Correthers Wins Contributing Member Board Seat; Stein, Walters Unopposed for Retired Member Seats
Contributing teacher member Carol Correthers was reelected to the State Teachers Retirement Board in the 2017 election that concluded on May 1. Retired teacher member and current board chair Robert Stein, as well as retired teacher Rita J. Walters, were unopposed for the two retired teacher seats on the board. Walters will be serving her first term on the board. The terms for these three seats begin Sept. 1, 2017, and end on Aug. 31, 2021. Board members receive no compensation for service on the board other than reimbursement for actual, necessary expenses.
Board Reviews Preliminary 2018 Health Care Premiums; Will Continue to Explore Options to Improve Solvency of the Health Care Fund
During the May meeting of the State Teachers Retirement Board, STRS Ohio staff presented a preliminary look at health care program premiums for 2018. Staff works with health care consultants and actuaries to develop expected costs for the health care plans. The board learned that lower than expected health care claims during the review period for STRS Ohio’s self-insured plans will likely have a positive impact on 2018 premiums for these plans. This means premium increases are expected to be smaller than the consultants’ original projections. The board is slated to approve premiums for the 2018 plan year at its June meeting. Once approved, the premiums will be posted on STRS Ohio’s website.
The board has been studying proposals to improve the solvency of the Health Care Fund. This fund is currently funded through premiums charged to enrollees, government reimbursements and investment earnings. At its April meeting, the board learned that long-term trend increase projections, along with the new actuarial assumptions adopted by the board in March, had a negative impact on Health Care Fund solvency. The fund is now estimated to remain solvent for about 18 years. Staff is working with the system’s actuary, Segal Consulting, to develop options to extend solvency to 30 years or more, with the goal to keep the fund solvent until funding from employer contributions can be used to support the program. The board is expected to continue its discussion on Health Care Fund solvency at its June meeting.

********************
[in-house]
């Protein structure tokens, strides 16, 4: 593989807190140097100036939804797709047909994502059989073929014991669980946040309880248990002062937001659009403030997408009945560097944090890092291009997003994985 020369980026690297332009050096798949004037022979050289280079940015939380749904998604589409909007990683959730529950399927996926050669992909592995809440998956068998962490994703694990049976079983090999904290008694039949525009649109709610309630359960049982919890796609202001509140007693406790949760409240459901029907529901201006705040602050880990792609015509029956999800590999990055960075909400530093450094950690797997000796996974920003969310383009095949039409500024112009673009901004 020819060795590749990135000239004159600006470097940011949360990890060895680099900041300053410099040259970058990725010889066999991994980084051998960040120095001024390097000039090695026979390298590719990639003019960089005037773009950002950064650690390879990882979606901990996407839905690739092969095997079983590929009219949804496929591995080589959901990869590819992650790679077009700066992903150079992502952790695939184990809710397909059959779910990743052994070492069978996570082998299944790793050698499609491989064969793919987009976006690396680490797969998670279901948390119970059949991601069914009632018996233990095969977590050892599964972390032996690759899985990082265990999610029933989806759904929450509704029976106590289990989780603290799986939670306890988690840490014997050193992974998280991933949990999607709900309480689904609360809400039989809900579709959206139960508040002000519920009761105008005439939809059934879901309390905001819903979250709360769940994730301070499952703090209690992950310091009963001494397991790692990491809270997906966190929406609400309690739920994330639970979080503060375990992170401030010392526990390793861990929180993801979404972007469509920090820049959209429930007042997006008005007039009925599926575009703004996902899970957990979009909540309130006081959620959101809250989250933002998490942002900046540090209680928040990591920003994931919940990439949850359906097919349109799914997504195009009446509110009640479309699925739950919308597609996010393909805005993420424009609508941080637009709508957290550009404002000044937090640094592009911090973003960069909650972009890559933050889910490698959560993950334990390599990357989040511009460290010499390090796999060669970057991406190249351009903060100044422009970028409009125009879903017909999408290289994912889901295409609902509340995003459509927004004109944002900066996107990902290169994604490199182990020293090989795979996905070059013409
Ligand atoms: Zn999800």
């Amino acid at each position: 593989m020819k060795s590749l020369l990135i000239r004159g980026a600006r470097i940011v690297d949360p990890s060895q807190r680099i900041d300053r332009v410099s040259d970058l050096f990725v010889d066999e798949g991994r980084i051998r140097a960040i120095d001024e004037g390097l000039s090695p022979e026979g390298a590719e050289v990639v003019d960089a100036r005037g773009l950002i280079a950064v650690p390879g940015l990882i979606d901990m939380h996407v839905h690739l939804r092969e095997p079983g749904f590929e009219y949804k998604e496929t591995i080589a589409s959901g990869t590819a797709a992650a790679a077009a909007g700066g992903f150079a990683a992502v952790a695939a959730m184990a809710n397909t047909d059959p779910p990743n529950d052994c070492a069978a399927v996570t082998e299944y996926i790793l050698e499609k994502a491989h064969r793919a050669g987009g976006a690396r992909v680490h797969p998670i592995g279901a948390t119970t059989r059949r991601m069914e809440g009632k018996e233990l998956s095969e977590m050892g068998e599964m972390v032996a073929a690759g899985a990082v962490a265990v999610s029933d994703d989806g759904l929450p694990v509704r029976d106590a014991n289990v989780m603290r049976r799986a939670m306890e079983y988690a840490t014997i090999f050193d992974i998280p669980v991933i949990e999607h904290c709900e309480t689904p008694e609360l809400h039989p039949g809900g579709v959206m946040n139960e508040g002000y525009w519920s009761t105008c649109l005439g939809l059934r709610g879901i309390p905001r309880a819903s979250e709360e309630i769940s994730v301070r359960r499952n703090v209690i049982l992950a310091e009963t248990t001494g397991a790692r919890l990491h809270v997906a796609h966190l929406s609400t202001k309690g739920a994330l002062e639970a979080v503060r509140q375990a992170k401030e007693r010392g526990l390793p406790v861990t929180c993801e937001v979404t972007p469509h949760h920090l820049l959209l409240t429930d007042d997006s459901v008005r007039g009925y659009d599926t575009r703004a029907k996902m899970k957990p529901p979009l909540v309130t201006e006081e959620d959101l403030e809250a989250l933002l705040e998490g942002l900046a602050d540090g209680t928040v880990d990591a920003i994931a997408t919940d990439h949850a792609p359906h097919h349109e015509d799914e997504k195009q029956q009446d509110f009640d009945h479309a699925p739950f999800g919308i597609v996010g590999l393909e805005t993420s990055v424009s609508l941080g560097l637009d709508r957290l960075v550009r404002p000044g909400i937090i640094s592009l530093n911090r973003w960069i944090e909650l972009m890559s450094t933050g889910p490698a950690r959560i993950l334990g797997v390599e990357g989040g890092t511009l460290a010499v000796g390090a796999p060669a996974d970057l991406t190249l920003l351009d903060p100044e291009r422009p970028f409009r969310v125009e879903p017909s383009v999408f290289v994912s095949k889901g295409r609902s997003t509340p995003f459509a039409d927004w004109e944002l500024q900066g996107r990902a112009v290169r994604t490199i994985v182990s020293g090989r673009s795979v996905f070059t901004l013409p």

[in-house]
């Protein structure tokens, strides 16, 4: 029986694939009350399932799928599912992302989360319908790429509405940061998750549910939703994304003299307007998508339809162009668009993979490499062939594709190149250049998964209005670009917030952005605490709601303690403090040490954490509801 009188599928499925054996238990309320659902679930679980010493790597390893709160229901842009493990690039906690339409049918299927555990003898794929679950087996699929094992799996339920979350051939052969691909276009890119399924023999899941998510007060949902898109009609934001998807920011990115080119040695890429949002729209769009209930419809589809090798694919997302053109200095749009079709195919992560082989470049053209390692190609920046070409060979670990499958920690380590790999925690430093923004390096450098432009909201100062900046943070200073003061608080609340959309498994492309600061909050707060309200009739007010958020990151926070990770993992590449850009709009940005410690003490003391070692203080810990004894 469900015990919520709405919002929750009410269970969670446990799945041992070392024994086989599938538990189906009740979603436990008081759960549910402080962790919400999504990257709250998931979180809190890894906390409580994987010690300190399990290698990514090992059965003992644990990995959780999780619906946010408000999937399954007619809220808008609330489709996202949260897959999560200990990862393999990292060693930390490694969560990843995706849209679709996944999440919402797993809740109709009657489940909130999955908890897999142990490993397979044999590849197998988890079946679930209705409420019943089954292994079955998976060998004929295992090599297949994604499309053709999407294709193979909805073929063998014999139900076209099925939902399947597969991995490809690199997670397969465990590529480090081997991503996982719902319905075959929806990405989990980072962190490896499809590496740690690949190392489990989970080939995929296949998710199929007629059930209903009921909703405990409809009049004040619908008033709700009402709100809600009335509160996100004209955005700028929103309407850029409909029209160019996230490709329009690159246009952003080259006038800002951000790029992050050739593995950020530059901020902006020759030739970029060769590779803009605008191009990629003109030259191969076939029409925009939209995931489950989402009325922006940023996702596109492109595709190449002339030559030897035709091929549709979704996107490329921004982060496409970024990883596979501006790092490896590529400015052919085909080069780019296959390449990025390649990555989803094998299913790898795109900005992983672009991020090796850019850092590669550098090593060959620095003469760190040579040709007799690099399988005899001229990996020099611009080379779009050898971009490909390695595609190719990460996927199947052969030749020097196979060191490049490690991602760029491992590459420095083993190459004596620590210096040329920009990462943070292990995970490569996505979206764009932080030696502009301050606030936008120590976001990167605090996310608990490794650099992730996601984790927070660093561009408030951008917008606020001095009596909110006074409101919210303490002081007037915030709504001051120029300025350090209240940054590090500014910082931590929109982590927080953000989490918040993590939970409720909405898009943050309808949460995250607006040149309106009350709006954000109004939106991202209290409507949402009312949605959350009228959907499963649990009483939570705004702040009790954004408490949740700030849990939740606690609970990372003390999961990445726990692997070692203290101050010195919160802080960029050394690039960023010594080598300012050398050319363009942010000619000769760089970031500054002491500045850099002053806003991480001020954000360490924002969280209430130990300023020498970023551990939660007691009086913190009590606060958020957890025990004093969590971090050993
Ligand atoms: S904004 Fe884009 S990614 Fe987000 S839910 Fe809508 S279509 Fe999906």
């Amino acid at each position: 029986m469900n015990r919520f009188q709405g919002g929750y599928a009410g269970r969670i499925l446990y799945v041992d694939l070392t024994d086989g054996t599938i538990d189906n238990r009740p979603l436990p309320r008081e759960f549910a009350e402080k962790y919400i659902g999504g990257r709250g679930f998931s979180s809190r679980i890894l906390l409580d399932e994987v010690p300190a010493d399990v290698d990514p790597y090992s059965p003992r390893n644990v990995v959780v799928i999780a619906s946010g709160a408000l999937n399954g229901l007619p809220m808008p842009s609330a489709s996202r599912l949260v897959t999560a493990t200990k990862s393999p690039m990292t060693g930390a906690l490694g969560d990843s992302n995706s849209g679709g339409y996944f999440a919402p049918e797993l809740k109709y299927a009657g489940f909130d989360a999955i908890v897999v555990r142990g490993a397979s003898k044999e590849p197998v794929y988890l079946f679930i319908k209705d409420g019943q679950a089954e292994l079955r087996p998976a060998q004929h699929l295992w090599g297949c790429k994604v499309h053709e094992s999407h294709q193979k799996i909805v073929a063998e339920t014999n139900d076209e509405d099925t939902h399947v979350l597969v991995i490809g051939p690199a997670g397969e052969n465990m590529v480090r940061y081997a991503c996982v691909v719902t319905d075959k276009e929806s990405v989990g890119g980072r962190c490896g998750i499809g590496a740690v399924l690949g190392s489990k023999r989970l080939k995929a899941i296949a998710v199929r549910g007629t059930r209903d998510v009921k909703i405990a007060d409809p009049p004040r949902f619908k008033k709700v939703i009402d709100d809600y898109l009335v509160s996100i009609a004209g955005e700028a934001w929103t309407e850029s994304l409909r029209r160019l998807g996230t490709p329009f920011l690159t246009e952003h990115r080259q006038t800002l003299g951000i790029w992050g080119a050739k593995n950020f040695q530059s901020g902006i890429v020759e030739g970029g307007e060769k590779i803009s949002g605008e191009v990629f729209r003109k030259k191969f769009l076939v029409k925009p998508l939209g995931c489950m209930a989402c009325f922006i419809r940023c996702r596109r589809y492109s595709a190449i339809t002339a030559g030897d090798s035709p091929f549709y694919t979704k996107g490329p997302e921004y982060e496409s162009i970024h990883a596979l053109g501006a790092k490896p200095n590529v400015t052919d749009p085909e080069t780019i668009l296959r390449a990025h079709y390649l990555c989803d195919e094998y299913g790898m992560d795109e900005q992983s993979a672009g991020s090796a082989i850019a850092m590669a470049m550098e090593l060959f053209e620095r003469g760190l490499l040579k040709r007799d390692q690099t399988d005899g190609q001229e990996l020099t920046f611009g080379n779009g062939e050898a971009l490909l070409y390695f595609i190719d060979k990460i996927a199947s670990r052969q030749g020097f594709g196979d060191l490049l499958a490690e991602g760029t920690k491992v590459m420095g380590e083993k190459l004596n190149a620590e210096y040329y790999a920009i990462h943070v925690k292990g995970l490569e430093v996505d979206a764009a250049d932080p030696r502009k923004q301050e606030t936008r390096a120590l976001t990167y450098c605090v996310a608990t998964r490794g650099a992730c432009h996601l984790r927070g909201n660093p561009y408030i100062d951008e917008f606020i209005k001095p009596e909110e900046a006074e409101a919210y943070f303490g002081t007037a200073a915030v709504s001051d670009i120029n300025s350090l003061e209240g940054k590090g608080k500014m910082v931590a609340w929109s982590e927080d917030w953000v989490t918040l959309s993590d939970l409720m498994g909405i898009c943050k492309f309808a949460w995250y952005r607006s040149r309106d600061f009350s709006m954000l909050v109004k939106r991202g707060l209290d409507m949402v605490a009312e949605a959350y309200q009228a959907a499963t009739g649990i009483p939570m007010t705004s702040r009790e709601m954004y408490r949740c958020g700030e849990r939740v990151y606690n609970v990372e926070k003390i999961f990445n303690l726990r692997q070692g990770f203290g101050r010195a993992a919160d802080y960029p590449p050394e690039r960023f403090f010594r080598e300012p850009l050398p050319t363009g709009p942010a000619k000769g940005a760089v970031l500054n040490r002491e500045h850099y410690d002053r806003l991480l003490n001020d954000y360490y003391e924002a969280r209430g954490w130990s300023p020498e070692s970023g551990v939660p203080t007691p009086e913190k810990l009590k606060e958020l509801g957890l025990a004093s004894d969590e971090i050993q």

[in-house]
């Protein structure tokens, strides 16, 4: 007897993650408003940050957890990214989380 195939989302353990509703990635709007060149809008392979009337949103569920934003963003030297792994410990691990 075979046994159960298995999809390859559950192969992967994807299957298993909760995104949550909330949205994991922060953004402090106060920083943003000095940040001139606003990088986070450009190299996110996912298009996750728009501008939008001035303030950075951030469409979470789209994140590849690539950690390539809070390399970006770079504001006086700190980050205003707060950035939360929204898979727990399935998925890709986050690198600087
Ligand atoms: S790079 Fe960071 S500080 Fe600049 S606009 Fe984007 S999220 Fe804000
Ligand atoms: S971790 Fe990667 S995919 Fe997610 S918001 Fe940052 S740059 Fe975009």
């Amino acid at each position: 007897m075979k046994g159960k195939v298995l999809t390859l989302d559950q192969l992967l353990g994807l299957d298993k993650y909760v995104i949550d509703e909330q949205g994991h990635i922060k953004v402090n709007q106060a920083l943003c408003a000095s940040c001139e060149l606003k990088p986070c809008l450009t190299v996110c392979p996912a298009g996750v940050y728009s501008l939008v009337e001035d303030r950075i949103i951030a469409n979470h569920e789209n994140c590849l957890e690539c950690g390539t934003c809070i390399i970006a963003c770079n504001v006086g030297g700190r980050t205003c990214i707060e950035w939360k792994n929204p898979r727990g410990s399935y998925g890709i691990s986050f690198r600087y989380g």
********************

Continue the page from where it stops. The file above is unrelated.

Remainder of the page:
STRS Ohio Operations Reviewed as Fiscal Year 2018 Budget Discussion Continues
Following the fiscal year 2018 budget presentation at the April board meeting, the Retirement Board requested information regarding retirement system administration and associated costs. In May, staff presented an overview of STRS Ohio’s operating budgets since fiscal year 2006 and the number of full-time equivalent (FTE) staff members. STRS Ohio’s proposed fiscal 2018 operating budget of $99.6 million is slightly higher (0.7%) than the fiscal year 2009 operating budget. The number of FTE staff members has decreased from a high in that period of 624 in fiscal 2008, to the proposed 544 in the fiscal 2018 budget. Other operational efficiencies noted include:
- High level of member service — STRS Ohio’s service has been ranked #1 compared to nearly 60 participating systems in CEM Benchmarking’s pension administration survey. While maintaining these high service levels, STRS Ohio’s costs have steadily declined while the average cost of CEM participants has increased.
- Low-cost investment structure — STRS Ohio manages about 70% of system assets in-house, a higher percentage than its pension plan peers. Internal management is much less expensive than using external money managers. About 20% of STRS Ohio’s total investment costs are spent on the 70% of assets managed in-house. The remaining 30% of assets are managed by outside money managers — accounting for about 80% of STRS Ohio’s total investment costs. In its most recent study, CEM Benchmarking indicated if STRS Ohio outsourced its internally managed assets and paid the median costs of its peer group, total investment costs would have been about $102 million higher. The CEM study showed STRS Ohio ranked second best in its peer group for lowest investment costs, and its five-year total net return ranked in the top 25% of the peer group.
The Retirement Board approved 35 active members and 60 inactive members for service retirement benefits.